Bryn Mawr Classical Review 2011.07.32
Polymnia Athanassiadi, Vers la pensée unique: la montée de l’intolérance dans l’Antiquité tardive. Paris: Les belles lettres, 2010. Pp. 181. ISBN 9782251381008. €25.00 (pb).
Reviewed by Arietta Papaconstantinou, Oriental Institute, Oxford (firstname.lastname@example.org)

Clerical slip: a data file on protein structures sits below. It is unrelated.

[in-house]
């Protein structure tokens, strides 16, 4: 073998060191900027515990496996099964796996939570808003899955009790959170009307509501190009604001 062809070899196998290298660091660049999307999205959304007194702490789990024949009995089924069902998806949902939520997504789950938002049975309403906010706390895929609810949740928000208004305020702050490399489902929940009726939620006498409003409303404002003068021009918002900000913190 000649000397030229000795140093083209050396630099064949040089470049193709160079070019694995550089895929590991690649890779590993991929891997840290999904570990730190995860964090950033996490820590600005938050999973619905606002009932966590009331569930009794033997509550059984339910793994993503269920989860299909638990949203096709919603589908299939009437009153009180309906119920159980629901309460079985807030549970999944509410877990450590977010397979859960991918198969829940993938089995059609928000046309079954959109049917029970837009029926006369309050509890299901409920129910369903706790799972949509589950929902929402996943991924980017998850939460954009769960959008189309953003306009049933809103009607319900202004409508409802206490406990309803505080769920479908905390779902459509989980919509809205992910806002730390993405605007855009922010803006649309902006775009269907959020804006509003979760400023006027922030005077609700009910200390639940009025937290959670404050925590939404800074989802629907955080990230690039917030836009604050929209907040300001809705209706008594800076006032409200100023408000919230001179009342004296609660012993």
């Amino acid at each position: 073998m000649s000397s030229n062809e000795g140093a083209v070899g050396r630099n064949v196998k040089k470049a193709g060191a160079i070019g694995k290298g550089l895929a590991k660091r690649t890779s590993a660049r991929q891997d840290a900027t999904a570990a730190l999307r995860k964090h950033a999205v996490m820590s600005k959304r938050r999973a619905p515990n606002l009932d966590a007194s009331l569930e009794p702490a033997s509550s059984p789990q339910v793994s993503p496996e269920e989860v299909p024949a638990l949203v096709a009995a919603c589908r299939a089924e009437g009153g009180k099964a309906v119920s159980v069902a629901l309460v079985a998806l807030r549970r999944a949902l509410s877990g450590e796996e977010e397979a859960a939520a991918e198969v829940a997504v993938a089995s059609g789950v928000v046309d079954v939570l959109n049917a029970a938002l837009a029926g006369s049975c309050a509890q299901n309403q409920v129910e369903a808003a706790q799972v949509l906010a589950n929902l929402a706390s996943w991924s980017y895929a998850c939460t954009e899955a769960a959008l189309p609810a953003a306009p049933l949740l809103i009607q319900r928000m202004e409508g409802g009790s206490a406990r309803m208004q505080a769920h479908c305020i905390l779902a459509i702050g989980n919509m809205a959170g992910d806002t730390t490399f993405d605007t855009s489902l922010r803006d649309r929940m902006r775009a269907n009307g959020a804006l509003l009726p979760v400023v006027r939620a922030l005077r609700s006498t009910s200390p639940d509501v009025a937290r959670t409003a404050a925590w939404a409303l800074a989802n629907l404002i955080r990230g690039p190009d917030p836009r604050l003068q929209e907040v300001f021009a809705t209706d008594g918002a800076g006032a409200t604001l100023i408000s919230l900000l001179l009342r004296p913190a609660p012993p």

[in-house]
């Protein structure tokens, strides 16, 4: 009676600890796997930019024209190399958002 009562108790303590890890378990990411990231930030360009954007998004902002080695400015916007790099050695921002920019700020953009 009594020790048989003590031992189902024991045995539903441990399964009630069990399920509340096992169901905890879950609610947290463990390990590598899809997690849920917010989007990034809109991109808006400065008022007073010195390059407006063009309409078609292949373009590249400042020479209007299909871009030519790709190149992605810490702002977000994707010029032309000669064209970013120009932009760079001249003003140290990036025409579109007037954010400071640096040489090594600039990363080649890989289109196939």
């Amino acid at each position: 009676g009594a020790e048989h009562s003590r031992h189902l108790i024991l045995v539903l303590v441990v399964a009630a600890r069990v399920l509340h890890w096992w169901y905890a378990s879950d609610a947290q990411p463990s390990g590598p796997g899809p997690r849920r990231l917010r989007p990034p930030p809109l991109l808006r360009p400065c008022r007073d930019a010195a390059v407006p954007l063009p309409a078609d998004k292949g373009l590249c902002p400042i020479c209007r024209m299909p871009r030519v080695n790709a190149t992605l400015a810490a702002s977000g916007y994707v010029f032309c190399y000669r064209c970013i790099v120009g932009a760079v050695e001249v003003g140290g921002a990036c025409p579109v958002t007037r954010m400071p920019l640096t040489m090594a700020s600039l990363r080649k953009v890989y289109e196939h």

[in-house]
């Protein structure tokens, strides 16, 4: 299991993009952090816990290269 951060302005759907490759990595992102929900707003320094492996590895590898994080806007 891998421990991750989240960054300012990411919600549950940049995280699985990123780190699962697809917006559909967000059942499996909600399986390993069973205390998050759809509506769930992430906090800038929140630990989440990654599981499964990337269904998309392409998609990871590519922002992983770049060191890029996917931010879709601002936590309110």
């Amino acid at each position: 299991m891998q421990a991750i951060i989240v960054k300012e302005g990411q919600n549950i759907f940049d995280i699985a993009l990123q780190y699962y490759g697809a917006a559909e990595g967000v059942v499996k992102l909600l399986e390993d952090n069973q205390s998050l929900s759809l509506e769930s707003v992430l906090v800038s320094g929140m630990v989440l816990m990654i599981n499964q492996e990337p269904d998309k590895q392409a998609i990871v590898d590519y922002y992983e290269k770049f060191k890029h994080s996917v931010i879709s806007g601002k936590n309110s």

This book is the published version of four lectures given at the Collège de France in 2006, which I was fortunate to be able to attend. The author had developed an argument that struck me at the time, as I had been thinking along similar lines, namely that the notion of a compulsory state religion was not an invention of Constantine and Christianity, but that from Decius onwards the idea had been maturing in the Roman Empire, with the persecutions being one of its first manifestations. I was very excited to see the publication of those lectures in book form, expecting to find more ammunition in favour of this thesis. I did—but I also found that my memory had been very selective, and that the book, which quite accurately reflects the content of the lectures, contains much more than that.